At 106, a “defect image” is generated on an image, for example, having the same size or boundary as the image generated in step 104. Defects, for example, are randomly generated and may be placed as white features. Any automatic random number generation algorithm may be used to generate defects. Additionally or alternatively, defects may be added or generated in the image manually. The size of the “defects” can vary based on the design criteria, and the number of “defects” can be changed to improve sensitivity. In one embodiment, although not necessary, the simulated defects have the same size for one run. However, the sizes of simulated defects may change in the multiple runs from iteration to iteration. For example, all simulated defects for a run have the same size, for instance, of a first value. In next iteration or repetition, all simulated defects in that run may be have another size, for instance, of a second value. This way, it is possible to note the resistance to shorting of the design to a specific defect size, for instance, that could be compared in real situations.
Examples of design criteria that may be considered in determining the size of the simulated defects may include, but are not limited to, minimum line spacing and manufacturing experience. For instance, if one were to use defects that are smaller than the line spacing or element spacing in the design, “virtual shorts” would not occur, as the defects would be too small to make two features touch. On the other end of the scale, the largest defect might be based on experience with the manufacturing facility or processes used to build the product. Experience may indicate that defects are primarily of a certain size.
At 108, the images from steps 104 and 106 are combined into a single image, for instance, using an “OR” image processing function. Any other processing or method may be used to combine the design image and defects image, or place the defects on the design image. The combination of the design image generated in step 104 and the defect image generated in step 106 may result in one or more of the following:
A sample of this composite image is shown in
Other methods may be employed to overlay randomly generated defects on a design image. For instance, defects may be generated directly on the design image data; and/or location coordinates for simulated defects may be saved or stored, then used to create a design image with simulated defects. Any other image processing may be used to simulate defects on design image.
This technique provides an indication of how much of the design has features that are in close proximity, which provides an indication of the probability that a short will occur between the features. Consider an example of two wiring lines next to one another. While there may be a known method or technique that tells how close the two lines are from each other, the known methodologies would not be able to provide an indication of the probability that a short will occur between the two lines. A static measurement of minimum distance also does not provide a fair assessment of the probability where the lines are of different lengths.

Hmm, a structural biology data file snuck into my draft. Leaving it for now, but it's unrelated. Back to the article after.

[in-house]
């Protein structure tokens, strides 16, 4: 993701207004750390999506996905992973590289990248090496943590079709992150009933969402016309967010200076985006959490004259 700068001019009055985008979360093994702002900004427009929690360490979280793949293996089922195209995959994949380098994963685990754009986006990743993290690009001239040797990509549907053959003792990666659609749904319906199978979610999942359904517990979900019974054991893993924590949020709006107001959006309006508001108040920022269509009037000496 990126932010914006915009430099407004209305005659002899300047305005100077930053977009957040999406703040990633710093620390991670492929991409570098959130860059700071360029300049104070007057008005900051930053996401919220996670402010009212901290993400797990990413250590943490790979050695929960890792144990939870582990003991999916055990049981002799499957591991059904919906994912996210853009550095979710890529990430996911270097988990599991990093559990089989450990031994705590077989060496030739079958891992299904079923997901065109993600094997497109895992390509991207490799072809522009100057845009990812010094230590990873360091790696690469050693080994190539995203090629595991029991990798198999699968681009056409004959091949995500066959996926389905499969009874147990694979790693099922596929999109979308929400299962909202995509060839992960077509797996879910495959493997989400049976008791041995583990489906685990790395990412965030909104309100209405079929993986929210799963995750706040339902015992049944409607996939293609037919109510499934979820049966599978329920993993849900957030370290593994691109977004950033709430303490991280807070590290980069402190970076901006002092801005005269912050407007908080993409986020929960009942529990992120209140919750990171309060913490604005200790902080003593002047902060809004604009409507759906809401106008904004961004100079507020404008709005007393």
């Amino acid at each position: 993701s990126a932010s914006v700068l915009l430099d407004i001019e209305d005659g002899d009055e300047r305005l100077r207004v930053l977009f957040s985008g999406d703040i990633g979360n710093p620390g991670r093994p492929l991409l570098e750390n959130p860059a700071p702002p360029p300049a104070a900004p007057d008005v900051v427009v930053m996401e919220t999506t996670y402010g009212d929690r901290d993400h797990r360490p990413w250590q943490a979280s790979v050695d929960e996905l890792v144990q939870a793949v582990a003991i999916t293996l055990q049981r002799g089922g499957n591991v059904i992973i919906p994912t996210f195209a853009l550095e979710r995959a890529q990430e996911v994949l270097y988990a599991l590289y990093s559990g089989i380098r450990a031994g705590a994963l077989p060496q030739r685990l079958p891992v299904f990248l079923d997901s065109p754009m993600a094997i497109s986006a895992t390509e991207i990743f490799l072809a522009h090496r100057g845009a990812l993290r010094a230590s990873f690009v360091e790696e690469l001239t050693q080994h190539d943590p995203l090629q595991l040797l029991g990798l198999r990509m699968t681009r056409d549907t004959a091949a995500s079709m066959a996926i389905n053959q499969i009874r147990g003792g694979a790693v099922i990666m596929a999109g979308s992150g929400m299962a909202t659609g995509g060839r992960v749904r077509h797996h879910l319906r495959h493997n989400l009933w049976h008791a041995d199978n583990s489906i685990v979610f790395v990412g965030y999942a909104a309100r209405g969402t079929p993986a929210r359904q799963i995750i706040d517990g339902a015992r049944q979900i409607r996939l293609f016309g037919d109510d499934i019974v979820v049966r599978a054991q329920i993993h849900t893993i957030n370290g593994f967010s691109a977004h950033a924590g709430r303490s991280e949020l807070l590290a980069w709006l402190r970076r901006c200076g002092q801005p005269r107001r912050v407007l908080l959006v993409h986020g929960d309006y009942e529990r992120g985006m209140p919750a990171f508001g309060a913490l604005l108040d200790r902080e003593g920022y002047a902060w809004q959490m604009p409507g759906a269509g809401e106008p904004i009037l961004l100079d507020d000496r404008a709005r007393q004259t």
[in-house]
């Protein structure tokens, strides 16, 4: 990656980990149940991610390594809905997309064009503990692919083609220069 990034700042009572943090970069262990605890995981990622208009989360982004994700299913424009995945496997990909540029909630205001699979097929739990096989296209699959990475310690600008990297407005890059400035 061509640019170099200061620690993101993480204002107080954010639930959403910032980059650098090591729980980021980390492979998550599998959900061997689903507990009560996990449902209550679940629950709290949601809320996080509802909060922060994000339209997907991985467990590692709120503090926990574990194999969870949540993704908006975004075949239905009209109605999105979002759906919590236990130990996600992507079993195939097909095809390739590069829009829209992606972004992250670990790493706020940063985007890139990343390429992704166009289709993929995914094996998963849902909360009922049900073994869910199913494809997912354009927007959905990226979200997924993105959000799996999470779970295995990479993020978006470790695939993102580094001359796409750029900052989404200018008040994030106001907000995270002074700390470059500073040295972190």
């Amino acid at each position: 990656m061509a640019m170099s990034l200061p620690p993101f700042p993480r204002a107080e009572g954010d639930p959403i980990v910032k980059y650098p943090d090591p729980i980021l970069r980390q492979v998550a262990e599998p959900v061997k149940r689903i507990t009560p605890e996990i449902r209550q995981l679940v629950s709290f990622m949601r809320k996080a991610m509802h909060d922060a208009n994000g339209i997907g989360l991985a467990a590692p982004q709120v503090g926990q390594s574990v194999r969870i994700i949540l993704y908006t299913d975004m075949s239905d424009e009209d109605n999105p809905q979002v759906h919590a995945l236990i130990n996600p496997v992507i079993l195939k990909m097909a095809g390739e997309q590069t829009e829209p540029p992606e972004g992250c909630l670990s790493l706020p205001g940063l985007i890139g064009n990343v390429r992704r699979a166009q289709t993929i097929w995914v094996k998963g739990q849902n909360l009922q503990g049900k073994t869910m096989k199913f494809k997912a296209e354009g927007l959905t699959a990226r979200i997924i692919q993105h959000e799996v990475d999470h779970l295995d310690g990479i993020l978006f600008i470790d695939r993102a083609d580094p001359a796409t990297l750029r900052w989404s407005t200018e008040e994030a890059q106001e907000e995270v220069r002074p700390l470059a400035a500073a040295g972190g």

At 110, the features in the image identified as having the size of the “defects” are removed from the image. For instance, a “PRUNE” function or like is used to remove any features that are the size of the “defects”. This step eliminates the “virtual” defects that would not end up shorting any elements in the design. For instance, in the above steps, defects on a design were simulated by randomly placing or overlaying defect images over an image representing an electrical design. In this embodiment, only those images that are likely to create a shorting condition are further considered in the analysis. Thus, those defect images standing alone (not touching a design feature) are removed. This pruning eliminates any features from category 1 in step 108, that is, defects that do not touch any design features. Referring to the example shown in
Pruning is a standard technique in image processing where features can be extracted or removed based on their size, for instance, number of pixels. Pruning can be used after the defects are applied to the design image to identify the virtual defects that are still the same size as before being applied to the design image, that is, to identify the defects that did not merge with any design features. Those identified defects are removed so that only those design features with merged defects are counted towards the number of distinct features in the composite image. If there are shorts generated in the process, the number of distinct features will be reduced from the original count of distinct features in the design. The greater reduction of distinct features indicates a greater probability for shorting on that design.